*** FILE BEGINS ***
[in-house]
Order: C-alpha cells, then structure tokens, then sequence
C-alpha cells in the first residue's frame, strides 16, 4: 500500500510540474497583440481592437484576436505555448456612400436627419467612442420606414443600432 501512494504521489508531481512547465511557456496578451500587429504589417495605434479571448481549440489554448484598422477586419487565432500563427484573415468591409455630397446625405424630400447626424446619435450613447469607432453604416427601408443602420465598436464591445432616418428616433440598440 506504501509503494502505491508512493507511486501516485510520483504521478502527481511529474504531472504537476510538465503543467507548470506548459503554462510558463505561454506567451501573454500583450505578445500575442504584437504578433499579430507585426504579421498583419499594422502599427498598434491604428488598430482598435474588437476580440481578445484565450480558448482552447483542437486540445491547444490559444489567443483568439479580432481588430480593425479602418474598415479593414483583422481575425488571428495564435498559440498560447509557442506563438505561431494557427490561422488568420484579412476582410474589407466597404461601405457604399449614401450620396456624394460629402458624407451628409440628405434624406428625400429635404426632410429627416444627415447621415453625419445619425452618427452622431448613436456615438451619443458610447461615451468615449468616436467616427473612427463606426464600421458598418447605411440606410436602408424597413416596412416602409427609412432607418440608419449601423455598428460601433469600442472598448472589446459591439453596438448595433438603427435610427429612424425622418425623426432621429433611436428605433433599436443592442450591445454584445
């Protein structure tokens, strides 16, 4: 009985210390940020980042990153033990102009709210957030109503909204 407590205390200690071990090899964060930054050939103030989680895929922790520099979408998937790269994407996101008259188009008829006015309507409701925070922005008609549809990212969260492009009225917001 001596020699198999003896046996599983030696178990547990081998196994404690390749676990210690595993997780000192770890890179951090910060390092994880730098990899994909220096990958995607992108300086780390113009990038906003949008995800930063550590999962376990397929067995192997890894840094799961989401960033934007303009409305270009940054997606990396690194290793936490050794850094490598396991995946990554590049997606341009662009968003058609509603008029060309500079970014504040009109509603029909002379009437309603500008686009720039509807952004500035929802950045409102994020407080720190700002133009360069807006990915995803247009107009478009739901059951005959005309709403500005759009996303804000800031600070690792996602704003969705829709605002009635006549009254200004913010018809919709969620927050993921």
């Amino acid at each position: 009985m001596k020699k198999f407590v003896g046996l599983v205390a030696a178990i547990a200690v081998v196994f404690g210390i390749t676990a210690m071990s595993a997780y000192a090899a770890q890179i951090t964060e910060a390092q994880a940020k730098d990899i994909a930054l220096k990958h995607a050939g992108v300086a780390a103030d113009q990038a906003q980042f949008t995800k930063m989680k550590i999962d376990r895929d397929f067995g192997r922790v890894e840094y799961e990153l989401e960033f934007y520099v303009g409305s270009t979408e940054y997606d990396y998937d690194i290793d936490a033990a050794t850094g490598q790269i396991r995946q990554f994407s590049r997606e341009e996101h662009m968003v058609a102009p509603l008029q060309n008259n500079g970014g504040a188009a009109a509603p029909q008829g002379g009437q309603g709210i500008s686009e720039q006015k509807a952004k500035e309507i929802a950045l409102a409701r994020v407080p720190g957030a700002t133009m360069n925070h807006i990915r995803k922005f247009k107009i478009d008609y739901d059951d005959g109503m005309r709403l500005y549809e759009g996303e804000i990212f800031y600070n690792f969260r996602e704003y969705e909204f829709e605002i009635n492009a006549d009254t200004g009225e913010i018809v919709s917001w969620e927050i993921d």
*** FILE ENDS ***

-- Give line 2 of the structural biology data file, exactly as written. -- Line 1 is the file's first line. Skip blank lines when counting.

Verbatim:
Order: C-alpha cells, then structure tokens, then sequence